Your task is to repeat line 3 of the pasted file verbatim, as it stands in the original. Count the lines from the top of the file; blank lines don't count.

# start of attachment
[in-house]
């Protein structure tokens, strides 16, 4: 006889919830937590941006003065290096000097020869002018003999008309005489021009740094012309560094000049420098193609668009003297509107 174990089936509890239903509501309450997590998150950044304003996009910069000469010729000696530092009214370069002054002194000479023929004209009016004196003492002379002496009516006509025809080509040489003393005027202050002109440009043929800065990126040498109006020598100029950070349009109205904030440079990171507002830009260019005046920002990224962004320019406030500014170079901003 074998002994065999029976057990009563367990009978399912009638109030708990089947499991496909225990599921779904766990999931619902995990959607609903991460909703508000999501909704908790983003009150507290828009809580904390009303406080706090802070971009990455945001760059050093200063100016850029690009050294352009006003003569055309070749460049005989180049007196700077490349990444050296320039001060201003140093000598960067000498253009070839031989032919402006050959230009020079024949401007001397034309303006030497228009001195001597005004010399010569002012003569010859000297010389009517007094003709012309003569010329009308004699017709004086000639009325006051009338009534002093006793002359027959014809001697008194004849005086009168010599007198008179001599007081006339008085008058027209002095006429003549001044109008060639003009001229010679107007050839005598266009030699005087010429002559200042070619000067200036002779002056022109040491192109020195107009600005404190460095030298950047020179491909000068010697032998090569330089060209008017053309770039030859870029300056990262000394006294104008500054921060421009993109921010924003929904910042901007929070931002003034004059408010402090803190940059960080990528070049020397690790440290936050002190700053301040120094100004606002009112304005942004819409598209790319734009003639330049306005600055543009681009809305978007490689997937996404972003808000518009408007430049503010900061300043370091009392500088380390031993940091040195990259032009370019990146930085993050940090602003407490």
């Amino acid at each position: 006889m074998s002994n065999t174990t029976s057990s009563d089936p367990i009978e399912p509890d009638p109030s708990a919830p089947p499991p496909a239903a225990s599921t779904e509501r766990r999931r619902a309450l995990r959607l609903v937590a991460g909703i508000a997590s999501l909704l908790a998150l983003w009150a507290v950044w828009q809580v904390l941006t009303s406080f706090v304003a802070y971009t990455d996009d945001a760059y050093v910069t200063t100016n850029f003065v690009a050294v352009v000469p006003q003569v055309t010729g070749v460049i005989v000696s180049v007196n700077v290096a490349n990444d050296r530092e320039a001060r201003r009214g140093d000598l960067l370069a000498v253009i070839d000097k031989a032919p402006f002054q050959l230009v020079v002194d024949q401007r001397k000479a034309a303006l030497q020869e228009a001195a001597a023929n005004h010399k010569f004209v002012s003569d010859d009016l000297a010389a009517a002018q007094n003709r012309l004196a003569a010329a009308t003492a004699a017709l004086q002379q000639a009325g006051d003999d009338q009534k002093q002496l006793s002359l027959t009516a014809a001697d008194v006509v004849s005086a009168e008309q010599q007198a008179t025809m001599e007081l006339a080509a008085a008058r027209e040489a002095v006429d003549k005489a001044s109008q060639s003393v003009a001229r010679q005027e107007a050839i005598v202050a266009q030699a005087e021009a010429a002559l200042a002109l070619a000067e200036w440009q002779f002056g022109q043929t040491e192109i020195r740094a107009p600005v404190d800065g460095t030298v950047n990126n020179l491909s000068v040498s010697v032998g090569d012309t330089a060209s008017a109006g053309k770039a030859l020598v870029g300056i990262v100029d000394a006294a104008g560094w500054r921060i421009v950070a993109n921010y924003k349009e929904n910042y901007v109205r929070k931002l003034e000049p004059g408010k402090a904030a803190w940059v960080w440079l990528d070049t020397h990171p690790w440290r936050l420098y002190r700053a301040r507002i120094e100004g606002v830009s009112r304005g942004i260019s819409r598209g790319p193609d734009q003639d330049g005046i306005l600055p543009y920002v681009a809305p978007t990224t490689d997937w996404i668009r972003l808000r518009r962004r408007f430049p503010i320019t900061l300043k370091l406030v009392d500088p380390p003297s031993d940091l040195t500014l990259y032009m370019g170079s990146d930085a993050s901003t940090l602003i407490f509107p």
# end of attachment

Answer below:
């Amino acid at each position: 006889m074998s002994n065999t174990t029976s057990s009563d089936p367990i009978e399912p509890d009638p109030s708990a919830p089947p499991p496909a239903a225990s599921t779904e509501r766990r999931r619902a309450l995990r959607l609903v937590a991460g909703i508000a997590s999501l909704l908790a998150l983003w009150a507290v950044w828009q809580v904390l941006t009303s406080f706090v304003a802070y971009t990455d996009d945001a760059y050093v910069t200063t100016n850029f003065v690009a050294v352009v000469p006003q003569v055309t010729g070749v460049i005989v000696s180049v007196n700077v290096a490349n990444d050296r530092e320039a001060r201003r009214g140093d000598l960067l370069a000498v253009i070839d000097k031989a032919p402006f002054q050959l230009v020079v002194d024949q401007r001397k000479a034309a303006l030497q020869e228009a001195a001597a023929n005004h010399k010569f004209v002012s003569d010859d009016l000297a010389a009517a002018q007094n003709r012309l004196a003569a010329a009308t003492a004699a017709l004086q002379q000639a009325g006051d003999d009338q009534k002093q002496l006793s002359l027959t009516a014809a001697d008194v006509v004849s005086a009168e008309q010599q007198a008179t025809m001599e007081l006339a080509a008085a008058r027209e040489a002095v006429d003549k005489a001044s109008q060639s003393v003009a001229r010679q005027e107007a050839i005598v202050a266009q030699a005087e021009a010429a002559l200042a002109l070619a000067e200036w440009q002779f002056g022109q043929t040491e192109i020195r740094a107009p600005v404190d800065g460095t030298v950047n990126n020179l491909s000068v040498s010697v032998g090569d012309t330089a060209s008017a109006g053309k770039a030859l020598v870029g300056i990262v100029d000394a006294a104008g560094w500054r921060i421009v950070a993109n921010y924003k349009e929904n910042y901007v109205r929070k931002l003034e000049p004059g408010k402090a904030a803190w940059v960080w440079l990528d070049t020397h990171p690790w440290r936050l420098y002190r700053a301040r507002i120094e100004g606002v830009s009112r304005g942004i260019s819409r598209g790319p193609d734009q003639d330049g005046i306005l600055p543009y920002v681009a809305p978007t990224t490689d997937w996404i668009r972003l808000r518009r962004r408007f430049p503010i320019t900061l300043k370091l406030v009392d500088p380390p003297s031993d940091l040195t500014l990259y032009m370019g170079s990146d930085a993050s901003t940090l602003i407490f509107p």